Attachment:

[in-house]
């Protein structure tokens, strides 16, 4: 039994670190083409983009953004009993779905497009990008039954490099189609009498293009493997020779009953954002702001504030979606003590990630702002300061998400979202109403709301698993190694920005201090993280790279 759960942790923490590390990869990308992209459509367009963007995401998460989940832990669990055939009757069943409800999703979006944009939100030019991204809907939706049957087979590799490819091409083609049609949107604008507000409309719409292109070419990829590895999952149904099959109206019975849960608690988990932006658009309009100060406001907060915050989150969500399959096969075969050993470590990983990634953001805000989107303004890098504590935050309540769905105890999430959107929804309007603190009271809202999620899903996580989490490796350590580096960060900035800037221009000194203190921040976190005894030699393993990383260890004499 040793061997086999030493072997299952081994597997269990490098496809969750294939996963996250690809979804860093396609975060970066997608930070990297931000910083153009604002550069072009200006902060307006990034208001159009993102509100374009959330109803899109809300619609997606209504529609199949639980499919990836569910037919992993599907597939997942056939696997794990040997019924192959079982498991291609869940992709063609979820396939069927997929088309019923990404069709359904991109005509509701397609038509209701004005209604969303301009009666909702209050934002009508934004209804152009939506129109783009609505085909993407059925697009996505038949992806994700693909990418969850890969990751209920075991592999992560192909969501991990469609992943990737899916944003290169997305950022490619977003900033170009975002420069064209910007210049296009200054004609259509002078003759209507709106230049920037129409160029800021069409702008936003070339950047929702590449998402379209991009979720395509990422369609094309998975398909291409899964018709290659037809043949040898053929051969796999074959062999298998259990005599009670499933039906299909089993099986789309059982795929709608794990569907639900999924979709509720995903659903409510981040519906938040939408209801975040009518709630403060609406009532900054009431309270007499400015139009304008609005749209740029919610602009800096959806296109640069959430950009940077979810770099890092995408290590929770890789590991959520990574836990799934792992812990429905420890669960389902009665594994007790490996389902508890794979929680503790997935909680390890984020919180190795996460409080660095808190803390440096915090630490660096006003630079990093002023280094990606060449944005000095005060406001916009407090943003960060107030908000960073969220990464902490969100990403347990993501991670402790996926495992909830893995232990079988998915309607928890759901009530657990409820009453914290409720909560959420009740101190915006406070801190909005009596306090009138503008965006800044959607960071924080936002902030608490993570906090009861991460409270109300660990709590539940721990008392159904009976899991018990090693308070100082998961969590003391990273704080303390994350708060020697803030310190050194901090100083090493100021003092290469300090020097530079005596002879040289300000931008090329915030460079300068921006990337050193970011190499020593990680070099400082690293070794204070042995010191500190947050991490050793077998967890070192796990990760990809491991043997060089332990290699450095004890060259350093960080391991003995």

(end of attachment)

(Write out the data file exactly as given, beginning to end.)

[in-house]
């Protein structure tokens, strides 16, 4: 039994670190083409983009953004009993779905497009990008039954490099189609009498293009493997020779009953954002702001504030979606003590990630702002300061998400979202109403709301698993190694920005201090993280790279 759960942790923490590390990869990308992209459509367009963007995401998460989940832990669990055939009757069943409800999703979006944009939100030019991204809907939706049957087979590799490819091409083609049609949107604008507000409309719409292109070419990829590895999952149904099959109206019975849960608690988990932006658009309009100060406001907060915050989150969500399959096969075969050993470590990983990634953001805000989107303004890098504590935050309540769905105890999430959107929804309007603190009271809202999620899903996580989490490796350590580096960060900035800037221009000194203190921040976190005894030699393993990383260890004499 040793061997086999030493072997299952081994597997269990490098496809969750294939996963996250690809979804860093396609975060970066997608930070990297931000910083153009604002550069072009200006902060307006990034208001159009993102509100374009959330109803899109809300619609997606209504529609199949639980499919990836569910037919992993599907597939997942056939696997794990040997019924192959079982498991291609869940992709063609979820396939069927997929088309019923990404069709359904991109005509509701397609038509209701004005209604969303301009009666909702209050934002009508934004209804152009939506129109783009609505085909993407059925697009996505038949992806994700693909990418969850890969990751209920075991592999992560192909969501991990469609992943990737899916944003290169997305950022490619977003900033170009975002420069064209910007210049296009200054004609259509002078003759209507709106230049920037129409160029800021069409702008936003070339950047929702590449998402379209991009979720395509990422369609094309998975398909291409899964018709290659037809043949040898053929051969796999074959062999298998259990005599009670499933039906299909089993099986789309059982795929709608794990569907639900999924979709509720995903659903409510981040519906938040939408209801975040009518709630403060609406009532900054009431309270007499400015139009304008609005749209740029919610602009800096959806296109640069959430950009940077979810770099890092995408290590929770890789590991959520990574836990799934792992812990429905420890669960389902009665594994007790490996389902508890794979929680503790997935909680390890984020919180190795996460409080660095808190803390440096915090630490660096006003630079990093002023280094990606060449944005000095005060406001916009407090943003960060107030908000960073969220990464902490969100990403347990993501991670402790996926495992909830893995232990079988998915309607928890759901009530657990409820009453914290409720909560959420009740101190915006406070801190909005009596306090009138503008965006800044959607960071924080936002902030608490993570906090009861991460409270109300660990709590539940721990008392159904009976899991018990090693308070100082998961969590003391990273704080303390994350708060020697803030310190050194901090100083090493100021003092290469300090020097530079005596002879040289300000931008090329915030460079300068921006990337050193970011190499020593990680070099400082690293070794204070042995010191500190947050991490050793077998967890070192796990990760990809491991043997060089332990290699450095004890060259350093960080391991003995």